With the summer approaching, I, like most girls, will be trading my jeans and fuzzy sweaters for shorts and flowy dresses. Along with this change will come the inevitable catcalls, which I dread, and which I will most likely be told are compliments. But they’re not. They’re offensive and creepy, and this is why.
1. It’s emotionally straining.
On a hot summer day, being called a sl*t or wh*re simply because you dressed for the weather can take a toll on your emotional wellbeing. I’ve actually cried over being cat-called. My choices in clothing are not an invitation to dismiss me as a human being, which I will discuss more in depth later on.
2. It’s not about compliments. It’s about control.
Catcalls very often come in the form of orders. “Show me that ass!” “Smile!” “Show it off!” They assume male ownership of women. They exhibit the entitlement that comes from having male privilege. Catcalls imply that women, by not covering from head to toe (although, you can be completely covered and still be catcalled), do not deserve to have control over their own bodies.
3. It’s embarrassing.
This is somewhat related to the emotional stress that street harassment can cause – and yes, catcalling is harassment. Catcalls are often shouted while others are around, which means that you have to endure other people watching as you are humiliated. Not once has a bystander spoken up for me. Not once has a bystander defended me. Not once have I been relieved from bearing my shame and flushed cheeks on my own.
4. It’s invasive and dehumanizing.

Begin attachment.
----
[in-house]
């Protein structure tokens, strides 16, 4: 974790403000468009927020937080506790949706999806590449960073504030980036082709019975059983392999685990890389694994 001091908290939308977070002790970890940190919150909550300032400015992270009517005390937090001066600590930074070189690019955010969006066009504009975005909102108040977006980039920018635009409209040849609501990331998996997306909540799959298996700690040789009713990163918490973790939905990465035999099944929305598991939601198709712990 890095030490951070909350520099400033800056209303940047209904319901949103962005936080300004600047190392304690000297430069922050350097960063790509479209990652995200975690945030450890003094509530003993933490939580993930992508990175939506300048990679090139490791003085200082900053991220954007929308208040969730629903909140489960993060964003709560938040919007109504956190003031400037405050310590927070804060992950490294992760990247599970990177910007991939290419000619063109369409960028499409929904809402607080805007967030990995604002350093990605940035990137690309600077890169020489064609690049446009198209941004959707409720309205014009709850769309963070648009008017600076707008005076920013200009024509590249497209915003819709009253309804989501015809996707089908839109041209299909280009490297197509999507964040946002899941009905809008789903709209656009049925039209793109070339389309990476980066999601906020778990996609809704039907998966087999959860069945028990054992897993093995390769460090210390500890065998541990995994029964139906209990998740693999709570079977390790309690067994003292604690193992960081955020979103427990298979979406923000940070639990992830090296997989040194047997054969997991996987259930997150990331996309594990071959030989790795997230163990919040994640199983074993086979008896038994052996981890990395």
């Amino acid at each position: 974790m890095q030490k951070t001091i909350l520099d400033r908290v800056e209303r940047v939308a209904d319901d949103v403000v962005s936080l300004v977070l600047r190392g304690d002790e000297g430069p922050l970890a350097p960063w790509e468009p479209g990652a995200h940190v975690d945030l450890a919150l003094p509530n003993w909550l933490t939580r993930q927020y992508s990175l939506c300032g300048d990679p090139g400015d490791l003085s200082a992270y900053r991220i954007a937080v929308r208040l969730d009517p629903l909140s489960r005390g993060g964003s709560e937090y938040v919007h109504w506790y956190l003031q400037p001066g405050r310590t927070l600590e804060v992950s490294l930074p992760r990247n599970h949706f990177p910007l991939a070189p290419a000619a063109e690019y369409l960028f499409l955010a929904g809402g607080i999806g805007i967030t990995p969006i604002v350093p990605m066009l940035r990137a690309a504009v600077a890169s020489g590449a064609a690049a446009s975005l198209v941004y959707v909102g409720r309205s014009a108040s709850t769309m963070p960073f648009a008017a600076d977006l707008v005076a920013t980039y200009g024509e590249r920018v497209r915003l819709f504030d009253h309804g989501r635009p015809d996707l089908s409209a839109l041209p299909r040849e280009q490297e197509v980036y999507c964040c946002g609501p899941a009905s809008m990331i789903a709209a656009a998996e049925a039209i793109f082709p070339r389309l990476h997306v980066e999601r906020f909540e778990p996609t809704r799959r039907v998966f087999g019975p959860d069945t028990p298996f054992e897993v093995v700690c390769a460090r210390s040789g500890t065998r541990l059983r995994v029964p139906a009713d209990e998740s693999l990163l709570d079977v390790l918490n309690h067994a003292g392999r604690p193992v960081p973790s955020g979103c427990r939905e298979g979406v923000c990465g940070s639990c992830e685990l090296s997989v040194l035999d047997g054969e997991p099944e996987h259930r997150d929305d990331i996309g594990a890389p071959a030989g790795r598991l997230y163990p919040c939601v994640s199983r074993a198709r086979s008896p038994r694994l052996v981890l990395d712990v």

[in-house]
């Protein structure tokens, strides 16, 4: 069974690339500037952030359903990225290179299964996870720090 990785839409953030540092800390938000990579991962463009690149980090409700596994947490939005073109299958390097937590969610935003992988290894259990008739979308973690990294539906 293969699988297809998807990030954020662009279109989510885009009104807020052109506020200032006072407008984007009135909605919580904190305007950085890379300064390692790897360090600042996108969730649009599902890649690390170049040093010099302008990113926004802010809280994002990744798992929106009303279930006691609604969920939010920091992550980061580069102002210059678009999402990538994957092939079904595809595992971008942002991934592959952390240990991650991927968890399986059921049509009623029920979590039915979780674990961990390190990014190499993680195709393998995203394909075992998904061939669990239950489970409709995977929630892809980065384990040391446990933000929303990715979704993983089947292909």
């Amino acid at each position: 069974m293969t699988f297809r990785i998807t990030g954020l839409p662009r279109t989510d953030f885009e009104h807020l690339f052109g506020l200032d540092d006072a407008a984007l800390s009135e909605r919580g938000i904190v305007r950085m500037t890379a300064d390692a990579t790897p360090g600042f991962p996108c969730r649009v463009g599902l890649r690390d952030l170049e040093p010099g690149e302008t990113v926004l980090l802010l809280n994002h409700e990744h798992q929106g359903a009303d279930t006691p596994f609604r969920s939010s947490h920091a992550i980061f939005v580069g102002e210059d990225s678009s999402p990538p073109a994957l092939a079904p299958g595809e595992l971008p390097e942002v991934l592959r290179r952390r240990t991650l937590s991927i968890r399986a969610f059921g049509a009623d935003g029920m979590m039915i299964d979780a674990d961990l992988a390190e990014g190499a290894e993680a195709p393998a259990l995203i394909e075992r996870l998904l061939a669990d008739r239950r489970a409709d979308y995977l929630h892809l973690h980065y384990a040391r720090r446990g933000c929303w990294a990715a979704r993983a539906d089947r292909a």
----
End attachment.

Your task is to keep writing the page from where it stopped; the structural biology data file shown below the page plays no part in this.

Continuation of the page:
Cat-callers and harassers are inserting themselves into women’s lives without permission in a very unwelcome manner. Ever wonder why a woman that you ran into on the street seemed to be immediately on the defensive? It can most likely be attributed to catcalls that she’s been experiencing her whole life. Street harassment objectifies women and takes away from their status as people. It disregards our right to comfort. Catcalls assume that a woman’s worth is based on her body and how she dresses it, nothing more.
5. It’s scary, and takes away our power.
Street harassment leaves women fearing for their lives. Women have faced violence for ignoring catcalls. Some women have actually been killed. Being catcalled chips away at our power. It leads to the feeling of being threatened, violated and uncomfortable. It should not take violence to bring attention to the fact that catcalls are not okay. Women’s right to comfort should be enough.
Why you should care:
These could be your sisters, mothers, and daughters who have to fear for their lives every time they step outside. More importantly, women are people and individuals, unique and deserving of respect. Society still has a long way to go. When I was researching for this article, I found several sources telling women to “suck it up” and “take a compliment.” I was, quite frankly, disgusted.
So what can we do?
Confront strangers who are harassing women on the street. If your friend catcalls someone, step in. Tell them that it’s wrong. Campaign. Catcalls are street harassment and a crime. Treat them as such. Spread awareness, even if only on your social media. One post can go a long way.
Yes, society has a long way to go. But I believe that if we are active, we can make it happen.